Unlike Smalltalk, one cannot call a superclass’ constructors on a subclass. This prevents you from partially instantiating an object, say by writing:

Point3D x: 1 y: 2  (* illegal! *)

without initializing z as intended. Also, unlike Smalltalk, there’s no instance method that does the initialization on behalf of the class object. So you cannot initialize an object multiple times, unless the designer deliberately creates an API to allow it. The idea is to ensure every object is initialized once and only once, but without the downsides associated with constructors.

Preventing malicious subclasses from undermining the superclass initialization takes care. We’re still considering potential solutions. The situation is no worse than in Java, it seems, and we may be able to make it better.

A different concern is that the subclass must call the primary constructor of the superclass. So what happens when I want to change the primary constructor? Say I want to change Point2D to use polar representation. Can I make rho:theta: the primary constructor? How can I do this without breaking subclasses of Point2D, such as Point3D? We can't do it directly yet (though we should have a fix for that in not too long), but I can redefine Point2D

class Point2D x: i y: j =  Polar2D rho:  ... theta: ... = ()()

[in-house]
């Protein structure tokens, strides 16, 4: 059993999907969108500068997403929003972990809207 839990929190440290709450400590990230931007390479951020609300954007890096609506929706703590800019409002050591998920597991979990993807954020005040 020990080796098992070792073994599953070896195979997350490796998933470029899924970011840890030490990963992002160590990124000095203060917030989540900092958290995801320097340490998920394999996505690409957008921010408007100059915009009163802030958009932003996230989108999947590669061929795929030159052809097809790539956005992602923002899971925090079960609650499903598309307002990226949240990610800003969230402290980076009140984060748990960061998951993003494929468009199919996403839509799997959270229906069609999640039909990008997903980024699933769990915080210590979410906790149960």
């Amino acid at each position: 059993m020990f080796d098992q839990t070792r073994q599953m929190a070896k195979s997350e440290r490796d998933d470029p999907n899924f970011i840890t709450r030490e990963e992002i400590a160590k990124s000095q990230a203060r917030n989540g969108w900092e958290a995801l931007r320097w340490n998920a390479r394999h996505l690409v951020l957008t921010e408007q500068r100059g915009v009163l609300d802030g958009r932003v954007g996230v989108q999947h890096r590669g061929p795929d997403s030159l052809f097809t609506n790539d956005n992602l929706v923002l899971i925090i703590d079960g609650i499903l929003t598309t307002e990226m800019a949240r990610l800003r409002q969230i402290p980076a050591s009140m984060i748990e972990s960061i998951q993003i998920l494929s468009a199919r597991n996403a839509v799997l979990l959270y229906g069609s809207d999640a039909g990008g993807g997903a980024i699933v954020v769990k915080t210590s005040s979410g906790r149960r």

: ( “class side begins here”
(* secondary constructor *)
public rho: r theta: t = (
ˆx: r * t cos y: r * t sin

Now anyone who uses a Point2D gets a point in polar representation, while preserving the existing interface. And anyone who wants to can of course create polar points using the secondary constructor. I can also arrange for that constructor to return instances of Polar2D directly:

public rho: r theta: t = (
ˆPolar2D rho: r theta: t

If you find this interesting, you might want to read a short position paper I wrote for the Dynamic Languages Workshop at ECOOP. It only deals with one specific issue regarding the interaction of nested classes and inheritance, and it’s a just a position paper describing work in progress, but if you’ve gotten this far, you might take a look.

I still haven’t explained why I see no need for dependency inversion frameworks. The short answer is that because Newspeak classes nest arbitrarily, we can define a whole class library nested inside a class, and parameterize that class with respect to any external classes the library depends on. That probably needs more explanation; indeed, I think there’s a significant academic paper to be written on the subject. Given the length of this post, I won’t expand on the topic just yet.